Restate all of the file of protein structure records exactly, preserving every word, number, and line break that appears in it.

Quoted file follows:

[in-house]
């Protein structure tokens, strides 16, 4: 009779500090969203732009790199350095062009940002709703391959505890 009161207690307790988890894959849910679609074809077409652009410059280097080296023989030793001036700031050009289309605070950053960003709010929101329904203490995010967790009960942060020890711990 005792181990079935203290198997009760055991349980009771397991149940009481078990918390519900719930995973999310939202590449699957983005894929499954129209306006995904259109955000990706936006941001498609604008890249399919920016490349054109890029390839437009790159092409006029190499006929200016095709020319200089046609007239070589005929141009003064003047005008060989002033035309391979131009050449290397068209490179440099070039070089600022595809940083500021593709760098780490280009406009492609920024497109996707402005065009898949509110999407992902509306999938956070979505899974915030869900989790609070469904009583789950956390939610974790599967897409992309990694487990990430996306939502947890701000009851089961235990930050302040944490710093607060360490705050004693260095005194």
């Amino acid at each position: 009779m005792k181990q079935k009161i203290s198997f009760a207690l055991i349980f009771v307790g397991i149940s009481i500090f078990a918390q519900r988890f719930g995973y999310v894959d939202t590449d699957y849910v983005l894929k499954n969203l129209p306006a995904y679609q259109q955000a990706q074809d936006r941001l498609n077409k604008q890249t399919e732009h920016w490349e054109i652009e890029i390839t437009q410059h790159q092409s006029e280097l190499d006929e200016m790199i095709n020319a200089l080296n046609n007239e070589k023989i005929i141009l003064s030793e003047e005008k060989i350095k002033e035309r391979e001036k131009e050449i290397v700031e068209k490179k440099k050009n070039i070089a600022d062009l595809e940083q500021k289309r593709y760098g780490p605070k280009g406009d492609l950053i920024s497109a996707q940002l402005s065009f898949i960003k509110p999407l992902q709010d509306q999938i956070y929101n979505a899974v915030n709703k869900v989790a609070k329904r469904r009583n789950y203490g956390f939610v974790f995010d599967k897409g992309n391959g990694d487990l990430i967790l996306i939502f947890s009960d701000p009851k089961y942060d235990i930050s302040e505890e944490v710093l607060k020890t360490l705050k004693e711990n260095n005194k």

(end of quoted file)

[in-house]
């Protein structure tokens, strides 16, 4: 009779500090969203732009790199350095062009940002709703391959505890 009161207690307790988890894959849910679609074809077409652009410059280097080296023989030793001036700031050009289309605070950053960003709010929101329904203490995010967790009960942060020890711990 005792181990079935203290198997009760055991349980009771397991149940009481078990918390519900719930995973999310939202590449699957983005894929499954129209306006995904259109955000990706936006941001498609604008890249399919920016490349054109890029390839437009790159092409006029190499006929200016095709020319200089046609007239070589005929141009003064003047005008060989002033035309391979131009050449290397068209490179440099070039070089600022595809940083500021593709760098780490280009406009492609920024497109996707402005065009898949509110999407992902509306999938956070979505899974915030869900989790609070469904009583789950956390939610974790599967897409992309990694487990990430996306939502947890701000009851089961235990930050302040944490710093607060360490705050004693260095005194």
């Amino acid at each position: 009779m005792k181990q079935k009161i203290s198997f009760a207690l055991i349980f009771v307790g397991i149940s009481i500090f078990a918390q519900r988890f719930g995973y999310v894959d939202t590449d699957y849910v983005l894929k499954n969203l129209p306006a995904y679609q259109q955000a990706q074809d936006r941001l498609n077409k604008q890249t399919e732009h920016w490349e054109i652009e890029i390839t437009q410059h790159q092409s006029e280097l190499d006929e200016m790199i095709n020319a200089l080296n046609n007239e070589k023989i005929i141009l003064s030793e003047e005008k060989i350095k002033e035309r391979e001036k131009e050449i290397v700031e068209k490179k440099k050009n070039i070089a600022d062009l595809e940083q500021k289309r593709y760098g780490p605070k280009g406009d492609l950053i920024s497109a996707q940002l402005s065009f898949i960003k509110p999407l992902q709010d509306q999938i956070y929101n979505a899974v915030n709703k869900v989790a609070k329904r469904r009583n789950y203490g956390f939610v974790f995010d599967k897409g992309n391959g990694d487990l990430i967790l996306i939502f947890s009960d701000p009851k089961y942060d235990i930050s302040e505890e944490v710093l607060k020890t360490l705050k004693e711990n260095n005194k």